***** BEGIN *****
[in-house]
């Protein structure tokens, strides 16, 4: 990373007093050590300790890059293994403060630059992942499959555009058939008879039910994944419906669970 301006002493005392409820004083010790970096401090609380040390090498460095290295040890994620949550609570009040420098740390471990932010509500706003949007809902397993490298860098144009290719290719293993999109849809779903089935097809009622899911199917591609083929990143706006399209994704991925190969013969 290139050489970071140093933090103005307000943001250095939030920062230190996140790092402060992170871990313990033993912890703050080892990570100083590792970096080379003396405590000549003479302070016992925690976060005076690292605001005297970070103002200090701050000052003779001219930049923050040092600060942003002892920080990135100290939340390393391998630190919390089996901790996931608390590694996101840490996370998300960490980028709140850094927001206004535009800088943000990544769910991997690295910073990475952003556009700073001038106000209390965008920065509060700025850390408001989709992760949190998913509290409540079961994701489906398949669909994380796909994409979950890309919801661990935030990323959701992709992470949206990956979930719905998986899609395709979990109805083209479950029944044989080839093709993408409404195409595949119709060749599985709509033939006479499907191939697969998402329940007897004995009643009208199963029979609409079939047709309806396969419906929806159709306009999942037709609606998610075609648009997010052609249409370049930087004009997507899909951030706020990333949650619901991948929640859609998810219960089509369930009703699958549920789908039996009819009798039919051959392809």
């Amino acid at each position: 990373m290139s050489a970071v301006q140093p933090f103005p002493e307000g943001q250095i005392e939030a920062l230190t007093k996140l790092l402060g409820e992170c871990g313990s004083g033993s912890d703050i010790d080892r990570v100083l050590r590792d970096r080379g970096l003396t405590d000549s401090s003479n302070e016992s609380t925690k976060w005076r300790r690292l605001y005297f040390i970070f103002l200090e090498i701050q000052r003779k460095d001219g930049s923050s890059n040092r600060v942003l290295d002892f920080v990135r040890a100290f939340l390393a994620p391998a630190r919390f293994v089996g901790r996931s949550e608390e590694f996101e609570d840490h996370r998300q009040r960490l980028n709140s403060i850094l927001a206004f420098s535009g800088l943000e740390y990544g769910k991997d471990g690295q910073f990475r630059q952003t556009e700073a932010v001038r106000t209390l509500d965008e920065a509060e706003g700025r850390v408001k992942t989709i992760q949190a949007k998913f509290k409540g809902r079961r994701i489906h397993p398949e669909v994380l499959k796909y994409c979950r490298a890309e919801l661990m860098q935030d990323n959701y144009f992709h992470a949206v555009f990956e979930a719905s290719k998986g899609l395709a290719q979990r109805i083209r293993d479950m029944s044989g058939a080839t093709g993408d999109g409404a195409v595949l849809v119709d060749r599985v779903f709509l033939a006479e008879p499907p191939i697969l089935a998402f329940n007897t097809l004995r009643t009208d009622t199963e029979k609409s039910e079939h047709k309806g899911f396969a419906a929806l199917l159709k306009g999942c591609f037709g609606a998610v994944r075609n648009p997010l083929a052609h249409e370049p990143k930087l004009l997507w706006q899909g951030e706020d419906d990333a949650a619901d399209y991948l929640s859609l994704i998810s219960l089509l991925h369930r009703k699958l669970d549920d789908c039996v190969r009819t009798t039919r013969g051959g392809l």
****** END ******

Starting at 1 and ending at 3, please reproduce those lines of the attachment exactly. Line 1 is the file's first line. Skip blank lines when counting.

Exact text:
[in-house]
């Protein structure tokens, strides 16, 4: 990373007093050590300790890059293994403060630059992942499959555009058939008879039910994944419906669970 301006002493005392409820004083010790970096401090609380040390090498460095290295040890994620949550609570009040420098740390471990932010509500706003949007809902397993490298860098144009290719290719293993999109849809779903089935097809009622899911199917591609083929990143706006399209994704991925190969013969 290139050489970071140093933090103005307000943001250095939030920062230190996140790092402060992170871990313990033993912890703050080892990570100083590792970096080379003396405590000549003479302070016992925690976060005076690292605001005297970070103002200090701050000052003779001219930049923050040092600060942003002892920080990135100290939340390393391998630190919390089996901790996931608390590694996101840490996370998300960490980028709140850094927001206004535009800088943000990544769910991997690295910073990475952003556009700073001038106000209390965008920065509060700025850390408001989709992760949190998913509290409540079961994701489906398949669909994380796909994409979950890309919801661990935030990323959701992709992470949206990956979930719905998986899609395709979990109805083209479950029944044989080839093709993408409404195409595949119709060749599985709509033939006479499907191939697969998402329940007897004995009643009208199963029979609409079939047709309806396969419906929806159709306009999942037709609606998610075609648009997010052609249409370049930087004009997507899909951030706020990333949650619901991948929640859609998810219960089509369930009703699958549920789908039996009819009798039919051959392809």
């Amino acid at each position: 990373m290139s050489a970071v301006q140093p933090f103005p002493e307000g943001q250095i005392e939030a920062l230190t007093k996140l790092l402060g409820e992170c871990g313990s004083g033993s912890d703050i010790d080892r990570v100083l050590r590792d970096r080379g970096l003396t405590d000549s401090s003479n302070e016992s609380t925690k976060w005076r300790r690292l605001y005297f040390i970070f103002l200090e090498i701050q000052r003779k460095d001219g930049s923050s890059n040092r600060v942003l290295d002892f920080v990135r040890a100290f939340l390393a994620p391998a630190r919390f293994v089996g901790r996931s949550e608390e590694f996101e609570d840490h996370r998300q009040r960490l980028n709140s403060i850094l927001a206004f420098s535009g800088l943000e740390y990544g769910k991997d471990g690295q910073f990475r630059q952003t556009e700073a932010v001038r106000t209390l509500d965008e920065a509060e706003g700025r850390v408001k992942t989709i992760q949190a949007k998913f509290k409540g809902r079961r994701i489906h397993p398949e669909v994380l499959k796909y994409c979950r490298a890309e919801l661990m860098q935030d990323n959701y144009f992709h992470a949206v555009f990956e979930a719905s290719k998986g899609l395709a290719q979990r109805i083209r293993d479950m029944s044989g058939a080839t093709g993408d999109g409404a195409v595949l849809v119709d060749r599985v779903f709509l033939a006479e008879p499907p191939i697969l089935a998402f329940n007897t097809l004995r009643t009208d009622t199963e029979k609409s039910e079939h047709k309806g899911f396969a419906a929806l199917l159709k306009g999942c591609f037709g609606a998610v994944r075609n648009p997010l083929a052609h249409e370049p990143k930087l004009l997507w706006q899909g951030e706020d419906d990333a949650a619901d399209y991948l929640s859609l994704i998810s219960l089509l991925h369930r009703k699958l669970d549920d789908c039996v190969r009819t009798t039919r013969g051959g392809l």